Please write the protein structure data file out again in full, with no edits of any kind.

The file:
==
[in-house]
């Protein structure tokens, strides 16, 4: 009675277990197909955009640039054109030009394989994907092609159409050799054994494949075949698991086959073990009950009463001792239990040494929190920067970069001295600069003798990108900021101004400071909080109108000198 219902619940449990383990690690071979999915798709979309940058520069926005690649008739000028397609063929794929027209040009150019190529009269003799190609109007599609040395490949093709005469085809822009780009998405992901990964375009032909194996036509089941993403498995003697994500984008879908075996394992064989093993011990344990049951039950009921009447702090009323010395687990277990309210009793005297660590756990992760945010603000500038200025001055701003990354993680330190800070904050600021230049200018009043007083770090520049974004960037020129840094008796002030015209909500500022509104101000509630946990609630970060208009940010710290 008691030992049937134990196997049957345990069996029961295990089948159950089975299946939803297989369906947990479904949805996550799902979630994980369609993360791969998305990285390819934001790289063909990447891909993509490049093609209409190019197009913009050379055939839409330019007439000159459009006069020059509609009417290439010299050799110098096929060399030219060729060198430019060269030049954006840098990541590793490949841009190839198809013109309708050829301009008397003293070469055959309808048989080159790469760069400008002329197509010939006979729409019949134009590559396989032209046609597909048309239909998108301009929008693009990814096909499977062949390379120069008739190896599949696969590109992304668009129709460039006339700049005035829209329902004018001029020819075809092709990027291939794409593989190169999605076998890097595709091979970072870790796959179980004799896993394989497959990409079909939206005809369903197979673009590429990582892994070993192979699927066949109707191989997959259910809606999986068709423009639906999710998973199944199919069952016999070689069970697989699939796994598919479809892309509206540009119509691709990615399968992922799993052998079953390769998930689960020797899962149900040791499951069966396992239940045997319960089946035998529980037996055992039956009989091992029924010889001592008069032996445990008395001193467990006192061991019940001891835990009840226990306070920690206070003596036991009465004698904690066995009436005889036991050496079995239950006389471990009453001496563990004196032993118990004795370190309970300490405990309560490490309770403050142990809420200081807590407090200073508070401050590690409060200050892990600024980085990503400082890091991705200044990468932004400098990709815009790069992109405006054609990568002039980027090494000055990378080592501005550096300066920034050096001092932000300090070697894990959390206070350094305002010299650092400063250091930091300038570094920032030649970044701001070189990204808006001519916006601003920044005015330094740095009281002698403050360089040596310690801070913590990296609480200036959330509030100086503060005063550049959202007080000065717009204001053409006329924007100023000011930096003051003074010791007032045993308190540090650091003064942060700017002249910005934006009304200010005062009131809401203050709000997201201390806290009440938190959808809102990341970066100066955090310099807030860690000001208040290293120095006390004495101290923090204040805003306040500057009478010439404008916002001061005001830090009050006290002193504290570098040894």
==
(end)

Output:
[in-house]
């Protein structure tokens, strides 16, 4: 009675277990197909955009640039054109030009394989994907092609159409050799054994494949075949698991086959073990009950009463001792239990040494929190920067970069001295600069003798990108900021101004400071909080109108000198 219902619940449990383990690690071979999915798709979309940058520069926005690649008739000028397609063929794929027209040009150019190529009269003799190609109007599609040395490949093709005469085809822009780009998405992901990964375009032909194996036509089941993403498995003697994500984008879908075996394992064989093993011990344990049951039950009921009447702090009323010395687990277990309210009793005297660590756990992760945010603000500038200025001055701003990354993680330190800070904050600021230049200018009043007083770090520049974004960037020129840094008796002030015209909500500022509104101000509630946990609630970060208009940010710290 008691030992049937134990196997049957345990069996029961295990089948159950089975299946939803297989369906947990479904949805996550799902979630994980369609993360791969998305990285390819934001790289063909990447891909993509490049093609209409190019197009913009050379055939839409330019007439000159459009006069020059509609009417290439010299050799110098096929060399030219060729060198430019060269030049954006840098990541590793490949841009190839198809013109309708050829301009008397003293070469055959309808048989080159790469760069400008002329197509010939006979729409019949134009590559396989032209046609597909048309239909998108301009929008693009990814096909499977062949390379120069008739190896599949696969590109992304668009129709460039006339700049005035829209329902004018001029020819075809092709990027291939794409593989190169999605076998890097595709091979970072870790796959179980004799896993394989497959990409079909939206005809369903197979673009590429990582892994070993192979699927066949109707191989997959259910809606999986068709423009639906999710998973199944199919069952016999070689069970697989699939796994598919479809892309509206540009119509691709990615399968992922799993052998079953390769998930689960020797899962149900040791499951069966396992239940045997319960089946035998529980037996055992039956009989091992029924010889001592008069032996445990008395001193467990006192061991019940001891835990009840226990306070920690206070003596036991009465004698904690066995009436005889036991050496079995239950006389471990009453001496563990004196032993118990004795370190309970300490405990309560490490309770403050142990809420200081807590407090200073508070401050590690409060200050892990600024980085990503400082890091991705200044990468932004400098990709815009790069992109405006054609990568002039980027090494000055990378080592501005550096300066920034050096001092932000300090070697894990959390206070350094305002010299650092400063250091930091300038570094920032030649970044701001070189990204808006001519916006601003920044005015330094740095009281002698403050360089040596310690801070913590990296609480200036959330509030100086503060005063550049959202007080000065717009204001053409006329924007100023000011930096003051003074010791007032045993308190540090650091003064942060700017002249910005934006009304200010005062009131809401203050709000997201201390806290009440938190959808809102990341970066100066955090310099807030860690000001208040290293120095006390004495101290923090204040805003306040500057009478010439404008916002001061005001830090009050006290002193504290570098040894």